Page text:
The action music in Robin Hood is of a dramatic character, but also at times upbeat and heroic. All in all it never gets unlistenable – it is entertaining all the way through. The themes of the score are inserted fragmentarily into the music, and Kamen builds the music much around the long lines of melodies and not so much around pure sound and orchestral effects, which sometimes is the case with action music, and that I think can be a bit monotonous at times. Here though, the listenability of the music is kept at a high level much thanks to the fact that the music is rich with changes, both in dynamics and orchestration, and Kamen’s ability to come up with new things along the way, all the time.

As usual with Kamen scores, the music is exceptionally well orchestrated, utilising the whole harmonic range and the vast timbre of the symphony orchestra. Kamen’s only unusual instruments in this score is a variety of plucked strings, most notably the mandolin, which features in many of the tracks on the CD. This gives the score a kind of medieval feeling, which fits perfectly for a film that takes place in old England.

Kamen has, as often is the case, been assisted with the orchestration by such acknowledged orchestrators as Don Davis and William Ross, and the result is as I said perfect. The instrumentation is varied, giving solos to almost every instrument in the orchestra, even if the oboe is the most favoured instrument. There are moments of tenderness, with warm strings and soft woodwinds, and there are extremely powerful moments, where the brass section is allowed its time in the spotlight.

What about the recording and the performance then? Well, the recording and mixing is great, very well balanced, no hiss and it allows us to hear the full dynamics of the performance. The performance is however this score’s only backside. In most of the score, the Greater Los Angeles Orchestra performs brilliantly - especially the orchestra’s solo oboist does a brilliant job. But at times, the strings are out of sync, and sometimes the brass slides out of intonation. Actually, this is a very minor flaw if ever there was one, but it is there, and notable when listening closely. It all seems like a case of to little rehearsing, nothing more. But, it needs to be mentioned that even if there is one or two misplays on the CD, the recording is very vibrant and spiritual. There have been rerecordings done, by Kamen himself, that are more correctly played, but lacks the spirituality of the original. There is a feeling on the original recording that even if the musicians do a mistake here and there, they really enjoyed playing the score, which to me matters more than how correct it is. I’d take an engaged and playful performance over a bland but correct one any day.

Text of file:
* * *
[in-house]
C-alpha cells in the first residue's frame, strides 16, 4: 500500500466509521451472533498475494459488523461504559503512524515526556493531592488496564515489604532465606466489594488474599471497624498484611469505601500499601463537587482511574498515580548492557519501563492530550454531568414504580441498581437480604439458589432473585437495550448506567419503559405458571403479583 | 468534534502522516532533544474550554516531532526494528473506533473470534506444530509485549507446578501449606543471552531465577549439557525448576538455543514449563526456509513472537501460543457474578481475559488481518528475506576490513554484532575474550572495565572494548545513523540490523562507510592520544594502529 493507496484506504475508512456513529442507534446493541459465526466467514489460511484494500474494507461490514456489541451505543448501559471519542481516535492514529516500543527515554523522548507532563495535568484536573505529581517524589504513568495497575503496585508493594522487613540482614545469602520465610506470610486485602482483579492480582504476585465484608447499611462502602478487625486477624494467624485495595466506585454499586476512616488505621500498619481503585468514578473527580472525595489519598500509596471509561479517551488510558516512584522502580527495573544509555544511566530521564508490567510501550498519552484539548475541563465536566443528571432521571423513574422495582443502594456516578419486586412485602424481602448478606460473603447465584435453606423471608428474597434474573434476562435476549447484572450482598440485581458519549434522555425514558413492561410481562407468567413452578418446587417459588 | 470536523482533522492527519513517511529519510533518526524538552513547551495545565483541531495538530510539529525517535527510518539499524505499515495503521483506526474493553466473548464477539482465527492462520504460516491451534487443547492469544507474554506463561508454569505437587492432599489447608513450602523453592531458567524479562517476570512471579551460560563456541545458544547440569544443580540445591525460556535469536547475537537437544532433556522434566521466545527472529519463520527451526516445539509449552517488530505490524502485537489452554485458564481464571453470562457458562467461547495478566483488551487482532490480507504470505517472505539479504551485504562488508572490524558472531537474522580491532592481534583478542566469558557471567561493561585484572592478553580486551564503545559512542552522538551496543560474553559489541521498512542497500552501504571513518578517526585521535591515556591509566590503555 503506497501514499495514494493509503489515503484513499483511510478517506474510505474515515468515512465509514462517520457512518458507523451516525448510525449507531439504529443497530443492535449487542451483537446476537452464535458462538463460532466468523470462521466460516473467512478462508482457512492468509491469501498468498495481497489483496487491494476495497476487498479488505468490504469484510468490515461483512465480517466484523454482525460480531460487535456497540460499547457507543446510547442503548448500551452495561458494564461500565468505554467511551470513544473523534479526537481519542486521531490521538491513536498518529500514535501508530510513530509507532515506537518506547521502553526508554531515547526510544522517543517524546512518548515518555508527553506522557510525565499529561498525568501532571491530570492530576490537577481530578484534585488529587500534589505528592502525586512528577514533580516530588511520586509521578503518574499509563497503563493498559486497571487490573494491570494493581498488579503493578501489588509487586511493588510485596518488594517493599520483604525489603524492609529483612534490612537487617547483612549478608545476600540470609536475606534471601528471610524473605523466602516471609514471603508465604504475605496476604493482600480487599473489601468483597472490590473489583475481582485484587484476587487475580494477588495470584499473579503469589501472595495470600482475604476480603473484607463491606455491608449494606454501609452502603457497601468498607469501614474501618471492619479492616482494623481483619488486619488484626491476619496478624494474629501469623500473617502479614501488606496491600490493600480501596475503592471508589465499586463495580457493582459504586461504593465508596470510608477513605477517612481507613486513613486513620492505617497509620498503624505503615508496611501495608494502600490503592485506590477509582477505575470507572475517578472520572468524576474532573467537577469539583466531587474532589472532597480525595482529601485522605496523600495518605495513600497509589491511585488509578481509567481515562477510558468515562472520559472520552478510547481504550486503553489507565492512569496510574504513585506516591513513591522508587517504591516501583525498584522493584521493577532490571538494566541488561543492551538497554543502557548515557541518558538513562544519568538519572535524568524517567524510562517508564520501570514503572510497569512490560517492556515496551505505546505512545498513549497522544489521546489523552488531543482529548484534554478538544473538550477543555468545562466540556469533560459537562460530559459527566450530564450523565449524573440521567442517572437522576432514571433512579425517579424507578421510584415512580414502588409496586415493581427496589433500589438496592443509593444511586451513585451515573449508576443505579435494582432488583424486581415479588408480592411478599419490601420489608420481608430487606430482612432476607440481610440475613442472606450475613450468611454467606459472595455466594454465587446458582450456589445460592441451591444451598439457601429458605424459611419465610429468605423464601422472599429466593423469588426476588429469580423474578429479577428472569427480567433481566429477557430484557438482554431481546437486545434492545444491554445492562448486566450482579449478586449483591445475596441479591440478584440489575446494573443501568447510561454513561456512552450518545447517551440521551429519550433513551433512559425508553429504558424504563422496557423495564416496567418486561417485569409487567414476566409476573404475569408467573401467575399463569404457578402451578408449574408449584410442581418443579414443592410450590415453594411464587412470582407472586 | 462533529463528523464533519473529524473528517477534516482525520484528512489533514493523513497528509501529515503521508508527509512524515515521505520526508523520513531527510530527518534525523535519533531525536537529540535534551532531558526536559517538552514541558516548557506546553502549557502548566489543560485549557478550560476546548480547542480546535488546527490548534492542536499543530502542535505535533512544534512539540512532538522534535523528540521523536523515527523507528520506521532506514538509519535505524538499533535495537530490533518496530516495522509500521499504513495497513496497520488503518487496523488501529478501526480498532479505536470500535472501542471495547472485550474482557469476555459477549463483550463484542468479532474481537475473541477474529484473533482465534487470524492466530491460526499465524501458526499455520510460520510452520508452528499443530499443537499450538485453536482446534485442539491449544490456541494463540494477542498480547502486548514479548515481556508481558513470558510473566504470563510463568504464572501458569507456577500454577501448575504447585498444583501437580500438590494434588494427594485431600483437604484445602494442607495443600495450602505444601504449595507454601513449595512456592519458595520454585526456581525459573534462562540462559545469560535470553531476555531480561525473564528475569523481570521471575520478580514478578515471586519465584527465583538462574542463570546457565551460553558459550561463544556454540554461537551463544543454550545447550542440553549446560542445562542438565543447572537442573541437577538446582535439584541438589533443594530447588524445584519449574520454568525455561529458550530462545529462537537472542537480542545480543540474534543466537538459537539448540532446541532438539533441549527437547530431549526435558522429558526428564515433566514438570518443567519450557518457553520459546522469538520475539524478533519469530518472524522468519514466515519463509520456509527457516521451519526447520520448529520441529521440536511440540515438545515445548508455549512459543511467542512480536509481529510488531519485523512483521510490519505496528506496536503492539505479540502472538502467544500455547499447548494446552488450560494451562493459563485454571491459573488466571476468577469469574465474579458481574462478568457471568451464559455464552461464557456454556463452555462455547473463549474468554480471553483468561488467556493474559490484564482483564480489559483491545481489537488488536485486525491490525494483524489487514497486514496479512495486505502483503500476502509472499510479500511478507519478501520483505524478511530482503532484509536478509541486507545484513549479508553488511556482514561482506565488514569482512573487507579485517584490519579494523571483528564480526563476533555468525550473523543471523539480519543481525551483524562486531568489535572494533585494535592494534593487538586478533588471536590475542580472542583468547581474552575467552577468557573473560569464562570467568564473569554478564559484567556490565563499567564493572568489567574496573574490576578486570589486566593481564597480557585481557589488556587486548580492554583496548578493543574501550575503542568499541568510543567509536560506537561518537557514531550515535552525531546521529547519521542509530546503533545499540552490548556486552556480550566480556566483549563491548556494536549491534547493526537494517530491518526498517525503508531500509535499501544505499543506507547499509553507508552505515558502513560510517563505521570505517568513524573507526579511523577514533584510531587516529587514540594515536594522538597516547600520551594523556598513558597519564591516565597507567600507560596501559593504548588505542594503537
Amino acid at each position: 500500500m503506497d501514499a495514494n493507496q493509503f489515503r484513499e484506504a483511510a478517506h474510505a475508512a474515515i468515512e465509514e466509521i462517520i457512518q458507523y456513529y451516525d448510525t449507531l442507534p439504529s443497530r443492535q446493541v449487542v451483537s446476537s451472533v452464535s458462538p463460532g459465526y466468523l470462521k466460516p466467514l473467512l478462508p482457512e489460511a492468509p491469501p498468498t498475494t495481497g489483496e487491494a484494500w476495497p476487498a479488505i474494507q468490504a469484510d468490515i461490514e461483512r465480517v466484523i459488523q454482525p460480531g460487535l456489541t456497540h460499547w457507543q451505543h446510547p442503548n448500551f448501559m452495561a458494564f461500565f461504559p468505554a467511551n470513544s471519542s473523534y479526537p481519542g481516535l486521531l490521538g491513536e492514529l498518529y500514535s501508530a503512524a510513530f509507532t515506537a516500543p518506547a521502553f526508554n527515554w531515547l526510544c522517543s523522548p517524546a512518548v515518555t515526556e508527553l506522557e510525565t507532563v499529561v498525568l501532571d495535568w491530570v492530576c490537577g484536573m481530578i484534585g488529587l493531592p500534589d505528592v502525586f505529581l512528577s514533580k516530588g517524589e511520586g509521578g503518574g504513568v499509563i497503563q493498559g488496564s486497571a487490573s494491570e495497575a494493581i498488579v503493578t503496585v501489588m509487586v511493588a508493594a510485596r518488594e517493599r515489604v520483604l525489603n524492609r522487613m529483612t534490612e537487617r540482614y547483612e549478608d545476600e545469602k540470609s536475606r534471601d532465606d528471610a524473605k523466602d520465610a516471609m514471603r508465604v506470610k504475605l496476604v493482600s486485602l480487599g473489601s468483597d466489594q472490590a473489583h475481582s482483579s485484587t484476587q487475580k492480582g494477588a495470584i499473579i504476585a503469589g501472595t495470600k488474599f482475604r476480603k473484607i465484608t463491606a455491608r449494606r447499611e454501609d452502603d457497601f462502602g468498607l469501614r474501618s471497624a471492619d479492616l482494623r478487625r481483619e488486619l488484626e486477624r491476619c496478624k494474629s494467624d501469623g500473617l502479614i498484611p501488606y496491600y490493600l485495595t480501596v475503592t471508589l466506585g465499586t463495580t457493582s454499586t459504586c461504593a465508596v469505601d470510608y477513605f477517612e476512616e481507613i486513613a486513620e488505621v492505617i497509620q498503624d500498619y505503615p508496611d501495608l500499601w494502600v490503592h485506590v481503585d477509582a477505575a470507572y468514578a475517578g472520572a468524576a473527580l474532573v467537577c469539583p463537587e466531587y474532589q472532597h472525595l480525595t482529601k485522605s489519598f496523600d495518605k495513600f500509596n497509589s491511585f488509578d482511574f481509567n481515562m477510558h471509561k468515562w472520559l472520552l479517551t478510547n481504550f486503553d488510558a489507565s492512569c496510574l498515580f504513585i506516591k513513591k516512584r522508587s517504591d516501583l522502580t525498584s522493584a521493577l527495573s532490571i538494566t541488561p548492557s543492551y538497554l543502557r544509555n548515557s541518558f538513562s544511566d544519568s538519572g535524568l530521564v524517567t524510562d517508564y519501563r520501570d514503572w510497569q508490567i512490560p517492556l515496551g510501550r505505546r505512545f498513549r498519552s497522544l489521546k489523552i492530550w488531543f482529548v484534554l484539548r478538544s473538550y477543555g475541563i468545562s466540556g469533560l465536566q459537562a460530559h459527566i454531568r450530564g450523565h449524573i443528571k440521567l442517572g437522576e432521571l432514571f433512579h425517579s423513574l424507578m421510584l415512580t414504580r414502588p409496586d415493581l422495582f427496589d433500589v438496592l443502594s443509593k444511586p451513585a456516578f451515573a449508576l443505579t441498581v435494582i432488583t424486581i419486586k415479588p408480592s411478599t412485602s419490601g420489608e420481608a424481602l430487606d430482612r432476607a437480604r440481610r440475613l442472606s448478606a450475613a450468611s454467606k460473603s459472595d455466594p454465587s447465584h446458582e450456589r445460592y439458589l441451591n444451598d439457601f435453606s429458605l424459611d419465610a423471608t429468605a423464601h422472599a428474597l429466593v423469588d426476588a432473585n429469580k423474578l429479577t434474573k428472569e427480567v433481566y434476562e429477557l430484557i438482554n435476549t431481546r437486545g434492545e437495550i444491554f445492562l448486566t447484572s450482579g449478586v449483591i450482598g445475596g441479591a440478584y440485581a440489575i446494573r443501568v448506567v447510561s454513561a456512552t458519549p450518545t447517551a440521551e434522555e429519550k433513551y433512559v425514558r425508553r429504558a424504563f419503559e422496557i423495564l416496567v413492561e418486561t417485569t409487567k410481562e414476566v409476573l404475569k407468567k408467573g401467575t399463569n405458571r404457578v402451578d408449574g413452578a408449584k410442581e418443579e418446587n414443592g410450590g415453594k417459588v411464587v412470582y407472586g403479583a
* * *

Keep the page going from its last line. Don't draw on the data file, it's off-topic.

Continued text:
As you may have noticed I have not had much to complain about with this score. Almost nothing, actually. And that is how good it is. I will mention for the record that it might take a couple of listens to appreciate the whole CD, but that is the case with so much music. The main theme and the love theme will however attract anyone’s ears at once. This is one of the most vibrant adventure scores I have ever heard, filled with emotion and power all the way through. It is an absolute masterpiece by a master composer that unfortunately is no longer with us.